Strangely, in my experience, it is not the engineers and the architects who honor the Hindu God but the migrant Bengali and Bihari labor force, mostly in the construction industry, who celebrate the Vishwakarma puja. And they do it with unrestrained zest and gusto. Street corners, construction sites and vehicle workshops - all come alive with a cacophony of popular Bollyhood movie songs blaring out of tattered sound boxes at decibels high enough to shatter one’s eardrums.

For a God who is celebrated with such passion and enthusiasm, the Hindu faithful seldom build temples or permanent statues in honor of Lord Vishwakarma. Perhaps, that is the reason why, during this puja celebrations, one will not be hearing any hymns or devotional songs extolling the virtues of this God of engineering and architecture. Instead, one will see devout Bengalis and Beharis gyrating wildly in front of the idols. This manner of honoring a God is alien to most Bhutanese who are used to expressing their devotion to God with murmured prayers offered with closed eyes and folded hands. Nevertheless, I have yet to see a Bhutanese decline the pandal’s make-shift Pundit’s customary offer to plant a red “tika” on their foreheads.

While the deafening sounds generated by the incessant pounding of old tins and empty plastic barrels keep the Bengali and the Bihari adrenaline flowing, a large population living close to these numerous pandals spread across the town is robbed of sleep and peace by the celebrations that go on unabated all night long.

I am told that there are in excess of 400 constructions that are ongoing in Thimphu town alone. This will get only worse in the coming years. Therefore, I get this feeling that the celebration of Vishwakarma puja, in its present form, has the potential to be a great public nuisance, if allowed to fester unchecked and unregulated. If we do not act now, there is a real danger that it may become a part of our culture – a culture that is neither meaningful nor productive. More importantly, even beyond the fear of being saddled with a culture not our own, the environmental damage and the noise pollution caused by these celebrations should be reason enough for concern. We need to intervene now when the problem is still relatively manageable.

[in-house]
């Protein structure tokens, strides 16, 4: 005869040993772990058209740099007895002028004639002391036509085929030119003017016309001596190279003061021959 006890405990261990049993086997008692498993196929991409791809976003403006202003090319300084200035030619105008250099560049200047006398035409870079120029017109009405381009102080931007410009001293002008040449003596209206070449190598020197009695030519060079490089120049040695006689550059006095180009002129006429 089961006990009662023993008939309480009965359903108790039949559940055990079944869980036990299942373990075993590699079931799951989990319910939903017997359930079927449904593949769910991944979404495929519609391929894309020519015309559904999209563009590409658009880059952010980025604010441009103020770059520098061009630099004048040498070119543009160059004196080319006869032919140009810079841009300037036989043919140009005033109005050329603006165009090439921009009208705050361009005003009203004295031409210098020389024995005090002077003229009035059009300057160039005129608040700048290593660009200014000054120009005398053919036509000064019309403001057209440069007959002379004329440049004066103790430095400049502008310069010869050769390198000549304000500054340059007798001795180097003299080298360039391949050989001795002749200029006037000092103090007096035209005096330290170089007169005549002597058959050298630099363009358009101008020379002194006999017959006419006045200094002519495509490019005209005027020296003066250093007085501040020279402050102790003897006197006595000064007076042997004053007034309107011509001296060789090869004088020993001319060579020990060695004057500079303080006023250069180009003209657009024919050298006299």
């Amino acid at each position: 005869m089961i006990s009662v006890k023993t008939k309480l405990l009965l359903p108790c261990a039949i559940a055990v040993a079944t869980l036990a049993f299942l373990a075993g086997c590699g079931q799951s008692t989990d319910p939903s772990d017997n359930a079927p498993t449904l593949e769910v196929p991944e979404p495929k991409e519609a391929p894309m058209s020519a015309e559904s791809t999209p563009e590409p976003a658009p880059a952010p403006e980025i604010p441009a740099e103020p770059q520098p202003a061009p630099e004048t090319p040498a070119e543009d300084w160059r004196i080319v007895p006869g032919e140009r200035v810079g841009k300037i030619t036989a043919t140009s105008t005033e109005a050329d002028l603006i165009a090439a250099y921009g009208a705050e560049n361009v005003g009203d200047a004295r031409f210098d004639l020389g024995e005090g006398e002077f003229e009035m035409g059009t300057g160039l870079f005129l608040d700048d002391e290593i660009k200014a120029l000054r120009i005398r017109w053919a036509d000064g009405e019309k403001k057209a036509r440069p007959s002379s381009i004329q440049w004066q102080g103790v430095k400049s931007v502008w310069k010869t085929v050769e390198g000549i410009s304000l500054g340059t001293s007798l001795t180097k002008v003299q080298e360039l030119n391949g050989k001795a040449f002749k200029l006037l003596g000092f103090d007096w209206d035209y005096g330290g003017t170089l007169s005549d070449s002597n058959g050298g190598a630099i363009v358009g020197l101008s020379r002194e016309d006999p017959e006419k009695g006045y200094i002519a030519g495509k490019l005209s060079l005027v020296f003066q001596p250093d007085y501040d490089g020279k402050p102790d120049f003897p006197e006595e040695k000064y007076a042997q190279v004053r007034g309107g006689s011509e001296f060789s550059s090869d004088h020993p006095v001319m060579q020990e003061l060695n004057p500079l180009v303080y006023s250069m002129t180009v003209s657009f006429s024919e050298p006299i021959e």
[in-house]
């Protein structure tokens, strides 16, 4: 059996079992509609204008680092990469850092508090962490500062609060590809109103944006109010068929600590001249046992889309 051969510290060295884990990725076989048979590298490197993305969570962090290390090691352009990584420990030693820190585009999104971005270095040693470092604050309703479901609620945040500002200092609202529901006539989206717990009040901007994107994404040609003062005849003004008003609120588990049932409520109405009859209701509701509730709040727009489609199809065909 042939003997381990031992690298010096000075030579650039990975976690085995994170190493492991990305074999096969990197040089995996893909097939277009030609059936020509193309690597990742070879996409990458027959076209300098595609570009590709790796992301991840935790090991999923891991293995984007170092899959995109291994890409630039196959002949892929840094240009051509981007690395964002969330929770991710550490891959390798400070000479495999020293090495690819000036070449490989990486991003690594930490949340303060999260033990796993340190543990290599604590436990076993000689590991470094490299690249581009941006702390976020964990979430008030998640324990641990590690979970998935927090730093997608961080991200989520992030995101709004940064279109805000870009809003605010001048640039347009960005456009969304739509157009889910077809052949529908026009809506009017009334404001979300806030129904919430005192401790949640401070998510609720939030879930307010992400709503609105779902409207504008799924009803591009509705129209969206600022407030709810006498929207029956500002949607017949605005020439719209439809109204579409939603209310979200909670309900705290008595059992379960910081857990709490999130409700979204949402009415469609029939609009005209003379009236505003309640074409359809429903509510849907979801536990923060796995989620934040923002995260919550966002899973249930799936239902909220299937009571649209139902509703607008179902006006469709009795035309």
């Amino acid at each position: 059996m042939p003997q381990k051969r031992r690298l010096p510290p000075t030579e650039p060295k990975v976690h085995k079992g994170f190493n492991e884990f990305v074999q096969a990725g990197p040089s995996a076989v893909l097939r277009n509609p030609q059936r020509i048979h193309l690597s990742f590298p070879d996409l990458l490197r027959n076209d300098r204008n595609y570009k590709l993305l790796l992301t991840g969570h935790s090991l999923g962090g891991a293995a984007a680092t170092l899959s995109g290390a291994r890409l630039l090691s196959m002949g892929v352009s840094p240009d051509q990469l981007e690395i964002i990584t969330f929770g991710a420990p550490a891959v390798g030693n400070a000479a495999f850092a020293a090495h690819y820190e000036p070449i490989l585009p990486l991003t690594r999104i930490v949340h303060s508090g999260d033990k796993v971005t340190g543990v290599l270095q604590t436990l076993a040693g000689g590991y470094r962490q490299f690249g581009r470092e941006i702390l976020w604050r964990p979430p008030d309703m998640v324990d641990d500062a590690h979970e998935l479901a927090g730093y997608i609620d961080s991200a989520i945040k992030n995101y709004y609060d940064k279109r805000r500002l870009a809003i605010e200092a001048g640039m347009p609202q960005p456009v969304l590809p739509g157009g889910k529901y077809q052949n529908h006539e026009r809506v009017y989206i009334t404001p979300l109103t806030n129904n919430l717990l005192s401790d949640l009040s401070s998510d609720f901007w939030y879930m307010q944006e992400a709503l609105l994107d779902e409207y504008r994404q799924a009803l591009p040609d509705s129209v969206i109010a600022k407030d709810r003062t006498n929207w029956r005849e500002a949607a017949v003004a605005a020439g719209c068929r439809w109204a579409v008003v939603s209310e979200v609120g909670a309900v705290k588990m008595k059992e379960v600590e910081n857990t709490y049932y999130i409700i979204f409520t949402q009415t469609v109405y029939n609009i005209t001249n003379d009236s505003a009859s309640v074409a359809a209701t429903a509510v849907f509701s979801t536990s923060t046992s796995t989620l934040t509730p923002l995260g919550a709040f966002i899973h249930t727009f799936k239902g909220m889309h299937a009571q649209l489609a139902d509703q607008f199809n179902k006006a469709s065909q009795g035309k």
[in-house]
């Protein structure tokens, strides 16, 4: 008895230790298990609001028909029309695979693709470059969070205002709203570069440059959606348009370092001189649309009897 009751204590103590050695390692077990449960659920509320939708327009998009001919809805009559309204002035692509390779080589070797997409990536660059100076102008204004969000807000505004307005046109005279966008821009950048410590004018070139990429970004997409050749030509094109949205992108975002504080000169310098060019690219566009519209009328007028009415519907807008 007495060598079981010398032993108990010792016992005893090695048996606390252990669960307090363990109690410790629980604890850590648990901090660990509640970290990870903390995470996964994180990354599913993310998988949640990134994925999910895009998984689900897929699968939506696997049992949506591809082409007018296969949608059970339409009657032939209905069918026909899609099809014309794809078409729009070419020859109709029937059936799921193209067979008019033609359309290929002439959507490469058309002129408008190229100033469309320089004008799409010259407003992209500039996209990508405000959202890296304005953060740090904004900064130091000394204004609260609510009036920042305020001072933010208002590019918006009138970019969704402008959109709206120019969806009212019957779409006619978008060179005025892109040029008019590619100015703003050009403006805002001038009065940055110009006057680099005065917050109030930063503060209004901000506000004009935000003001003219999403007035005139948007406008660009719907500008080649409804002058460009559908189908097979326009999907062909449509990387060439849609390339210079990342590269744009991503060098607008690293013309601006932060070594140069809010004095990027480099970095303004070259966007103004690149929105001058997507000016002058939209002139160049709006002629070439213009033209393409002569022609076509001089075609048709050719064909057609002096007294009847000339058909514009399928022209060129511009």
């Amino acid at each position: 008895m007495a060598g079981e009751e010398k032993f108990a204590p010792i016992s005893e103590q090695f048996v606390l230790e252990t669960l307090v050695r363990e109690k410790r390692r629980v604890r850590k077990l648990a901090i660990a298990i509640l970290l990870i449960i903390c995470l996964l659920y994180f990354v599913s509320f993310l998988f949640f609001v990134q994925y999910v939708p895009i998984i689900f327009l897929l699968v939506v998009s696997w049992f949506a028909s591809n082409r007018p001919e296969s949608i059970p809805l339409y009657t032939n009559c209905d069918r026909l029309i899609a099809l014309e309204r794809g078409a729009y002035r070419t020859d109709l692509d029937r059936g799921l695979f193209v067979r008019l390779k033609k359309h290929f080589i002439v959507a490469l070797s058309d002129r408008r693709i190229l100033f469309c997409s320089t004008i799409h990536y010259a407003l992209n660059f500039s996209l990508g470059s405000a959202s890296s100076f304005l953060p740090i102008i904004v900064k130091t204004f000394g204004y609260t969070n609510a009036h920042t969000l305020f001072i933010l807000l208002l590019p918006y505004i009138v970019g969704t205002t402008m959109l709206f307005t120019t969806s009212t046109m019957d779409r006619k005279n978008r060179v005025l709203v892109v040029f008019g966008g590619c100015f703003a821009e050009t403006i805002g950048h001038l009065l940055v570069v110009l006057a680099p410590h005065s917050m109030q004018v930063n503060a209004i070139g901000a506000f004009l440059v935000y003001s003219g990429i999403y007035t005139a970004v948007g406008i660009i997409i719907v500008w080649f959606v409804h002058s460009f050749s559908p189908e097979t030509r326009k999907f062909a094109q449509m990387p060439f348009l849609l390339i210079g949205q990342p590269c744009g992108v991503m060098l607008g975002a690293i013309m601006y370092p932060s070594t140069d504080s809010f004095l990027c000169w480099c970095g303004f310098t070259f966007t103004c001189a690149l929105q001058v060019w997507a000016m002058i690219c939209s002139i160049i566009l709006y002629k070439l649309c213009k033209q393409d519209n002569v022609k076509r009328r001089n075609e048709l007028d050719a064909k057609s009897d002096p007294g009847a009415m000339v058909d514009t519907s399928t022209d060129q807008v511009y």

There is something not quite right in the manner in which Vishwakarma puja is celebrated in our country. I see aspects to it that are not in conformity to the generally accepted code of conduct and decency required to be observed when celebrating in public spaces. It would appear that it hasn’t yet dawned on the Bhutanese people the long term damage the Vishwakarma puja celebration is causing to our environment. Or, as usual, we are taking a lackadaisical attitude towards it.

Let us consider the following:

1.   Celebration and/or conducting of any public function is, by rule, subject to proper written authorization from a designated government/regulatory authority. I have not yet heard of such a requirement being imposed on the annual celebration of the Vishwakarma puja. What are the reasons for this special immunity? Given the very public nature of the celebrations and considering that a large number of people congregate during this occasion, shouldn’t we require the event to be properly licensed and monitored? And, if we decide that they should be regulated, who should the regulatory authority be? - the Ministry of Home & Cultural Affairs, BICMA, the City Corporation or should it be the RBP? What should be the guidelines in order to ensure that it is celebrated in a way that it does not infringe on people’s peace and privacy or cause damage to the environment and the ecosystem?

2.   During the day of the celebrations, a large number of vehicles that ply on the roads are decorated with yards and yards of colorful synthetic ribbons and balloons and flowers made of Styrofoam that obstruct the vision of the drivers. This is clearly hazardous and could result in road mishaps and endanger lives. Strangely, if you ask those who partake in these decorations, they are clueless as to its religious or social significance. What is the RSTA’s and the Traffic Police’s stand on this? In most countries, anything that you attach to a vehicle that is not an allowable gear or attachment or useful accessory is tantamount to altering the original design of a vehicle which is prohibited. Is such a thing allowed under the RSTA or the Traffic rules? Without doubt, such decorations obstruct visibility and thus can be classified as dangerous driving. Should it be allowed?